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From Propers Studies (1927) by Aldous Huxley:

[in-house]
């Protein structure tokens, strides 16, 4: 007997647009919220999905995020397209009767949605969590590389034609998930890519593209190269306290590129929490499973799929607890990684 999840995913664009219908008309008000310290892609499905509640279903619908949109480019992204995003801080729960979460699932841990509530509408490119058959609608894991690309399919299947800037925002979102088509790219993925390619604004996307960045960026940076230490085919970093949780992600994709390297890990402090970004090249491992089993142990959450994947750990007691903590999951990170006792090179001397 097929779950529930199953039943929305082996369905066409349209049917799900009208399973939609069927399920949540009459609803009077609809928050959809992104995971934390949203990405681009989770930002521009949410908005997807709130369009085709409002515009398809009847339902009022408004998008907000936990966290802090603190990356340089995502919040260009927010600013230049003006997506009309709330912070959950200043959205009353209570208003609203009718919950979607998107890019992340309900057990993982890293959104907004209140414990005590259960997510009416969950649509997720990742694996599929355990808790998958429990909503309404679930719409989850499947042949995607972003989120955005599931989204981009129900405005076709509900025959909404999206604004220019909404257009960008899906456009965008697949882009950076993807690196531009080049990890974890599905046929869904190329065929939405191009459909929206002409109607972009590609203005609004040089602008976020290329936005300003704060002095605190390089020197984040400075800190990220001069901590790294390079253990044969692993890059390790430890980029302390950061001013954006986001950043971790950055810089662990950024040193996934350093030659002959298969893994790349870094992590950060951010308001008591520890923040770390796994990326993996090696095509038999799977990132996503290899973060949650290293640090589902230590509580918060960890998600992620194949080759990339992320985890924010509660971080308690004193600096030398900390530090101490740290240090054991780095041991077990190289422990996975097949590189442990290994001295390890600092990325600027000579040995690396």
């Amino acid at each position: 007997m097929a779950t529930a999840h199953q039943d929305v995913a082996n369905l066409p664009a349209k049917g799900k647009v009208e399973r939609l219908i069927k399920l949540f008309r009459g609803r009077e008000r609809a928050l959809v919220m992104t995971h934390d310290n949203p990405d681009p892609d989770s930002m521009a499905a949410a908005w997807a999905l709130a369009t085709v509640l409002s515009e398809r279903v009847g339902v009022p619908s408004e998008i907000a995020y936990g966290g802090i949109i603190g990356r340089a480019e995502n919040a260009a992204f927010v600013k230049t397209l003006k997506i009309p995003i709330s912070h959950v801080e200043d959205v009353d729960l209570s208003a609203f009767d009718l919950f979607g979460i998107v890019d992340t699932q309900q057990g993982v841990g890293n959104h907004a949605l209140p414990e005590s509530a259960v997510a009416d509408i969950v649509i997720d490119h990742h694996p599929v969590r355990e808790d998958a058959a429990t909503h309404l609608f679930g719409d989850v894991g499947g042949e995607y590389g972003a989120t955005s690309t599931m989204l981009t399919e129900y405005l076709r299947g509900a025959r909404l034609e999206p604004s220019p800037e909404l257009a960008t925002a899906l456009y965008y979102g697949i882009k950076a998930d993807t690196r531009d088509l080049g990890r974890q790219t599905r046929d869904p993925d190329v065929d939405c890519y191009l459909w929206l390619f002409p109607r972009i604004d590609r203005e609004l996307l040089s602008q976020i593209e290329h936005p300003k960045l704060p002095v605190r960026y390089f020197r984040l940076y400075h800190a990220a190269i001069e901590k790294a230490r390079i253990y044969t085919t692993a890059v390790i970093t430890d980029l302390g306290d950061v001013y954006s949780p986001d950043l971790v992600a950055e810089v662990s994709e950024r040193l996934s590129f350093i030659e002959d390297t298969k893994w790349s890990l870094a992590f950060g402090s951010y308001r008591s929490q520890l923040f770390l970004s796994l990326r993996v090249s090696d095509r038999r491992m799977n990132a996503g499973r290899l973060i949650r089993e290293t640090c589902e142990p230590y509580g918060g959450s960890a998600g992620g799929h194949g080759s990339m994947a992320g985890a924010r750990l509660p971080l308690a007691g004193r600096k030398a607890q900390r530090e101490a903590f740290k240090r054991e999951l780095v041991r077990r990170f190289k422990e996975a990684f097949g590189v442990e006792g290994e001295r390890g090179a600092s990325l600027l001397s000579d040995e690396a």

Sociologists and historians are inclined to talk altogether too glibly about the ‘causes’ of events, thoughts, and actions in the human universe. Now the human universe is so enormously complicated that to speak of the cause of any event is an absurdity. The causes of even the simplest event are very numerous, and any one who would discover even a few of them must take into consideration, among other things, the race to which the men and women participating in it belonged, the physiological state of the principal actors, their innate psychological peculiarities, and the tradition, the education, the environment which modified, restrained, and gave direction to their instincts, impulses, and thoughts. After having exhausted all the strictly human origins of events, the enthusiast for causes would have to consider the share taken by its non-human antecedents and accompaniments in bringing it about — the share taken by matter on the one hand and by such spiritual or metaphysical entities on the other as the seeker for causes may care to postulate. The facts of history have been explained in terms of the will of God, of the class war, of moral law, of climate, of the caprices and physiological peculiarities of those in power, of economic struggle, of race, of pure reason making judicious choice of the pleasurable, of blind animal instinct. You pay your money and you take your choice of a social and historical philosophy. Now it is obvious that the quality of the event changes completely according to the cause you choose to give it. Historical facts are qualitatively functions of the causes to which they are attributed. For example, a revolution caused by economic forces is not identical with the same revolution caused by the chronic indigestion of a king, or the will of a revengeful and outraged deity. An outburst of artistic activity caused (as the Freudians would have us believe) by a sudden happy efflorescence of sexual perversity is not identical with the same renascence caused by the stimulating and liberating action on the spirit of a multiplicity of inventions, discoveries, economic changes and political upheavals. Historians and sociologists who set out with preconceived ideas about the causes of events distort the facts by attributing them to causes of one particular kind, to the exclusion of all others. Now it is obvious that, in the nature of things, no human being can possibly know all the causes of any event. (And anyhow, as the Americans would say, what is a cause?) The best that any observer can do is to present the facts, and with them a few of the most humanly significant antecedents and accompaniments which seem to be invariably connected with facts of that particular class. He will make it clear that the antecedents and accompaniments he has chosen for exposition are not the sole and exclusive causes of the facts, which he will describe, so to say, neutrally and without prejudging them, so that it will always be possible, without changing the quality of the facts, to add fresh causes to the list of determining correlations as they are discovered. I do not pretend to have achieved this difficult and perhaps humanly impossible neutrality. I have attributed causes with too much facility, and as though they were the exclusive determinants of the facts in question. In doing this I have prejudged the quality of the facts, and thereby, no doubt, distorted the total picture of them. The process is doubtless inevitable. For the powers of every mind are strictly limited; we have our inborn idiosyncrasies, our acquired sentiments, prejudices, scales of value; it is impossible for any man to transcend himself. Being what I am, I attribute one kind of causes to facts, and thereby distort them in one direction; another man with a different mind and different upbringing would attribute other causes, and so distort the same facts in another way. The best I can do is to warn the reader against my distortion of the facts, and invite him to correct it by means of his own.